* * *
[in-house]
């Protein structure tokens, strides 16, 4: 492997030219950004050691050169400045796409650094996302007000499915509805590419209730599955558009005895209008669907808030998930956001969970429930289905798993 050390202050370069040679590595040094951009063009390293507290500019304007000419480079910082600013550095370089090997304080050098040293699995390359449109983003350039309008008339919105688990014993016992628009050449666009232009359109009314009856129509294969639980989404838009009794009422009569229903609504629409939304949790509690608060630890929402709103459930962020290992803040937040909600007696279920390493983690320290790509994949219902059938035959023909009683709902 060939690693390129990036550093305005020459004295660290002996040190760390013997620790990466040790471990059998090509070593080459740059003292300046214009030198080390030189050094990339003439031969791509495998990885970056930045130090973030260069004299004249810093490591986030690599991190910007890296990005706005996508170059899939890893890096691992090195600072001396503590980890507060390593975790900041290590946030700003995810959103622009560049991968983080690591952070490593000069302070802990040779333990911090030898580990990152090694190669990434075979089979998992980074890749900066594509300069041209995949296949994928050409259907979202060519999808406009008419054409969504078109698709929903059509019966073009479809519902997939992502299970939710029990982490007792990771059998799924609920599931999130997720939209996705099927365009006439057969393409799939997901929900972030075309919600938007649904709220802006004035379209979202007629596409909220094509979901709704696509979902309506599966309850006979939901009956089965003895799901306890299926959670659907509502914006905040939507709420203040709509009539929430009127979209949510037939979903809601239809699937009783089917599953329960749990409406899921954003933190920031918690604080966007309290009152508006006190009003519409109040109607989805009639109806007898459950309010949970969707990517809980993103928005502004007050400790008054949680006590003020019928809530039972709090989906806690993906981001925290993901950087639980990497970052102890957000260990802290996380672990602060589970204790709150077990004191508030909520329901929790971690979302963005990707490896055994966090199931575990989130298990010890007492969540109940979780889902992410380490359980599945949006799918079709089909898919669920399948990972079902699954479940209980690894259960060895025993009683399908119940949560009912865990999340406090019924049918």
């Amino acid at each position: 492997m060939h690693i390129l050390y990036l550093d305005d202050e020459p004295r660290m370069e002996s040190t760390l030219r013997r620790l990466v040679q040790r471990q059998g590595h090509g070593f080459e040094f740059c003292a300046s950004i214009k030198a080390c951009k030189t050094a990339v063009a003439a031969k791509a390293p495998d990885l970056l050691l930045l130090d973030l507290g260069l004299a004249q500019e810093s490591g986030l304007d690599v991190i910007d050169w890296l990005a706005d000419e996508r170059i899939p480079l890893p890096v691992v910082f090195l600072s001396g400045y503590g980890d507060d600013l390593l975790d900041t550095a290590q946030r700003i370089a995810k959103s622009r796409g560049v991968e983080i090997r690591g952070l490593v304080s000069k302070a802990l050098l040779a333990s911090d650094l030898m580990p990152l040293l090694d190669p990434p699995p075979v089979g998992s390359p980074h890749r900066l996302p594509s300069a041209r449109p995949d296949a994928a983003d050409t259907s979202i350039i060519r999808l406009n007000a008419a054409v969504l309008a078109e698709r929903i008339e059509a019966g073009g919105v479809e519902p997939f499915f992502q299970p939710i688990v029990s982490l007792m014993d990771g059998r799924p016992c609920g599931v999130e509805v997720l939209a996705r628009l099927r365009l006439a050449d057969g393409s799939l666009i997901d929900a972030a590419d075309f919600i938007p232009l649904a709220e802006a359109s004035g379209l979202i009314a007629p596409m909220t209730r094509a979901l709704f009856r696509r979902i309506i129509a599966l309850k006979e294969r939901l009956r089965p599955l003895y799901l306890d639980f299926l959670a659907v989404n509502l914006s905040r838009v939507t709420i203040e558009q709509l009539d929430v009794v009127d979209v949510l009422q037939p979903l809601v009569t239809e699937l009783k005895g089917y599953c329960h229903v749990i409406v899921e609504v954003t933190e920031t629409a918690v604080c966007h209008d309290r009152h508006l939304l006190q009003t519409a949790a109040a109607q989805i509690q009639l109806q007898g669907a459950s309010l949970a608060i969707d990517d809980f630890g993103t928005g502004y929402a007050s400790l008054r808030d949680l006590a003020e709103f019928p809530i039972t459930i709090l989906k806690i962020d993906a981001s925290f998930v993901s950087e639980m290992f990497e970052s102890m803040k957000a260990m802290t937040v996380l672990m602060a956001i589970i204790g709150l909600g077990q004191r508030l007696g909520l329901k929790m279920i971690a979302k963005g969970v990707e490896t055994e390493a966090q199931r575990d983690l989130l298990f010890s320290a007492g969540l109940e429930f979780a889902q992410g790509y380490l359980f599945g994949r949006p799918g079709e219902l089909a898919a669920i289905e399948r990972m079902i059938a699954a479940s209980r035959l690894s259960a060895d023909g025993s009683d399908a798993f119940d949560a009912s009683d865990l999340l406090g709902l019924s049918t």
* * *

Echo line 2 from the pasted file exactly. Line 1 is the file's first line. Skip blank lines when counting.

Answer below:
């Protein structure tokens, strides 16, 4: 492997030219950004050691050169400045796409650094996302007000499915509805590419209730599955558009005895209008669907808030998930956001969970429930289905798993 050390202050370069040679590595040094951009063009390293507290500019304007000419480079910082600013550095370089090997304080050098040293699995390359449109983003350039309008008339919105688990014993016992628009050449666009232009359109009314009856129509294969639980989404838009009794009422009569229903609504629409939304949790509690608060630890929402709103459930962020290992803040937040909600007696279920390493983690320290790509994949219902059938035959023909009683709902 060939690693390129990036550093305005020459004295660290002996040190760390013997620790990466040790471990059998090509070593080459740059003292300046214009030198080390030189050094990339003439031969791509495998990885970056930045130090973030260069004299004249810093490591986030690599991190910007890296990005706005996508170059899939890893890096691992090195600072001396503590980890507060390593975790900041290590946030700003995810959103622009560049991968983080690591952070490593000069302070802990040779333990911090030898580990990152090694190669990434075979089979998992980074890749900066594509300069041209995949296949994928050409259907979202060519999808406009008419054409969504078109698709929903059509019966073009479809519902997939992502299970939710029990982490007792990771059998799924609920599931999130997720939209996705099927365009006439057969393409799939997901929900972030075309919600938007649904709220802006004035379209979202007629596409909220094509979901709704696509979902309506599966309850006979939901009956089965003895799901306890299926959670659907509502914006905040939507709420203040709509009539929430009127979209949510037939979903809601239809699937009783089917599953329960749990409406899921954003933190920031918690604080966007309290009152508006006190009003519409109040109607989805009639109806007898459950309010949970969707990517809980993103928005502004007050400790008054949680006590003020019928809530039972709090989906806690993906981001925290993901950087639980990497970052102890957000260990802290996380672990602060589970204790709150077990004191508030909520329901929790971690979302963005990707490896055994966090199931575990989130298990010890007492969540109940979780889902992410380490359980599945949006799918079709089909898919669920399948990972079902699954479940209980690894259960060895025993009683399908119940949560009912865990999340406090019924049918």